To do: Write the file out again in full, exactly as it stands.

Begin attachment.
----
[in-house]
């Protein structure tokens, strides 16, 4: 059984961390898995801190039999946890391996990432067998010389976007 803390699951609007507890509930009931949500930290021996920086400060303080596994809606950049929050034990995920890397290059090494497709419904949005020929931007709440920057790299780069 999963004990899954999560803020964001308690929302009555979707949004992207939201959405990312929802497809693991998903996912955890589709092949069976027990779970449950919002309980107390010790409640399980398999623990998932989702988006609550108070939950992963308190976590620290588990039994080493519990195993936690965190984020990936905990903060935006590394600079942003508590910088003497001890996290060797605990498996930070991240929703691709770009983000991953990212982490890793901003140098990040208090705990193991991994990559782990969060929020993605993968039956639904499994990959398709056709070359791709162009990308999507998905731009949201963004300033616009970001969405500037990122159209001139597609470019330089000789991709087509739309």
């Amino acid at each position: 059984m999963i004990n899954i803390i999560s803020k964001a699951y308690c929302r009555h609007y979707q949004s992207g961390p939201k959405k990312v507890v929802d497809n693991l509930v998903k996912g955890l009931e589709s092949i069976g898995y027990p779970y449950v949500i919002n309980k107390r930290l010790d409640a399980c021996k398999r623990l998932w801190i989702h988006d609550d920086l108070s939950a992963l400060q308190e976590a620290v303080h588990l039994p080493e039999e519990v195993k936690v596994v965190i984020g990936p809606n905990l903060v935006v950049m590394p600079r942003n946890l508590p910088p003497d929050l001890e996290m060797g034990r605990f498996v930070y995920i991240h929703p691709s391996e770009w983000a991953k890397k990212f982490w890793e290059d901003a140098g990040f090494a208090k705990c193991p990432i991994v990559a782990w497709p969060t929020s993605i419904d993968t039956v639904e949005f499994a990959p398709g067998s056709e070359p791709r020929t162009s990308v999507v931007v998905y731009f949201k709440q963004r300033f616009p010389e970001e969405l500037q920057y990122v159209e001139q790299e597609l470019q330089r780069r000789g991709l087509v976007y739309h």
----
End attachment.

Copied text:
[in-house]
């Protein structure tokens, strides 16, 4: 059984961390898995801190039999946890391996990432067998010389976007 803390699951609007507890509930009931949500930290021996920086400060303080596994809606950049929050034990995920890397290059090494497709419904949005020929931007709440920057790299780069 999963004990899954999560803020964001308690929302009555979707949004992207939201959405990312929802497809693991998903996912955890589709092949069976027990779970449950919002309980107390010790409640399980398999623990998932989702988006609550108070939950992963308190976590620290588990039994080493519990195993936690965190984020990936905990903060935006590394600079942003508590910088003497001890996290060797605990498996930070991240929703691709770009983000991953990212982490890793901003140098990040208090705990193991991994990559782990969060929020993605993968039956639904499994990959398709056709070359791709162009990308999507998905731009949201963004300033616009970001969405500037990122159209001139597609470019330089000789991709087509739309």
């Amino acid at each position: 059984m999963i004990n899954i803390i999560s803020k964001a699951y308690c929302r009555h609007y979707q949004s992207g961390p939201k959405k990312v507890v929802d497809n693991l509930v998903k996912g955890l009931e589709s092949i069976g898995y027990p779970y449950v949500i919002n309980k107390r930290l010790d409640a399980c021996k398999r623990l998932w801190i989702h988006d609550d920086l108070s939950a992963l400060q308190e976590a620290v303080h588990l039994p080493e039999e519990v195993k936690v596994v965190i984020g990936p809606n905990l903060v935006v950049m590394p600079r942003n946890l508590p910088p003497d929050l001890e996290m060797g034990r605990f498996v930070y995920i991240h929703p691709s391996e770009w983000a991953k890397k990212f982490w890793e290059d901003a140098g990040f090494a208090k705990c193991p990432i991994v990559a782990w497709p969060t929020s993605i419904d993968t039956v639904e949005f499994a990959p398709g067998s056709e070359p791709r020929t162009s990308v999507v931007v998905y731009f949201k709440q963004r300033f616009p010389e970001e969405l500037q920057y990122v159209e001139q790299e597609l470019q330089r780069r000789g991709l087509v976007y739309h």